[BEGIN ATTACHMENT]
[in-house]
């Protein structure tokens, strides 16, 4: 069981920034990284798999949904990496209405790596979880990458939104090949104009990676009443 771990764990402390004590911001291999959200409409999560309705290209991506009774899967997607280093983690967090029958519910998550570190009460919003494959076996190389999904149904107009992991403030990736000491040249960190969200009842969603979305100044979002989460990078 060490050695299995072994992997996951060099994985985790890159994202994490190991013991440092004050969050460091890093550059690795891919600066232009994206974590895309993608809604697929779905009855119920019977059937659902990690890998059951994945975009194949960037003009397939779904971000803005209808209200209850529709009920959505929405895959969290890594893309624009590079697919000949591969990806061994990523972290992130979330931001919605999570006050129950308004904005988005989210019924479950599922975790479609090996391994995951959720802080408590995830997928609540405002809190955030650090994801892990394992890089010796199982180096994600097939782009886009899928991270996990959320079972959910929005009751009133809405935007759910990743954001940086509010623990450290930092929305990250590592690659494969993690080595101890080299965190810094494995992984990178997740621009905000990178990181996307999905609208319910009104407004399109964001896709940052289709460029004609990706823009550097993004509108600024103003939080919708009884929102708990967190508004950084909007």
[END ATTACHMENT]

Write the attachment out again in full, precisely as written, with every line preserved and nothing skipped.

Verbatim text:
[in-house]
């Protein structure tokens, strides 16, 4: 069981920034990284798999949904990496209405790596979880990458939104090949104009990676009443 771990764990402390004590911001291999959200409409999560309705290209991506009774899967997607280093983690967090029958519910998550570190009460919003494959076996190389999904149904107009992991403030990736000491040249960190969200009842969603979305100044979002989460990078 060490050695299995072994992997996951060099994985985790890159994202994490190991013991440092004050969050460091890093550059690795891919600066232009994206974590895309993608809604697929779905009855119920019977059937659902990690890998059951994945975009194949960037003009397939779904971000803005209808209200209850529709009920959505929405895959969290890594893309624009590079697919000949591969990806061994990523972290992130979330931001919605999570006050129950308004904005988005989210019924479950599922975790479609090996391994995951959720802080408590995830997928609540405002809190955030650090994801892990394992890089010796199982180096994600097939782009886009899928991270996990959320079972959910929005009751009133809405935007759910990743954001940086509010623990450290930092929305990250590592690659494969993690080595101890080299965190810094494995992984990178997740621009905000990178990181996307999905609208319910009104407004399109964001896709940052289709460029004609990706823009550097993004509108600024103003939080919708009884929102708990967190508004950084909007």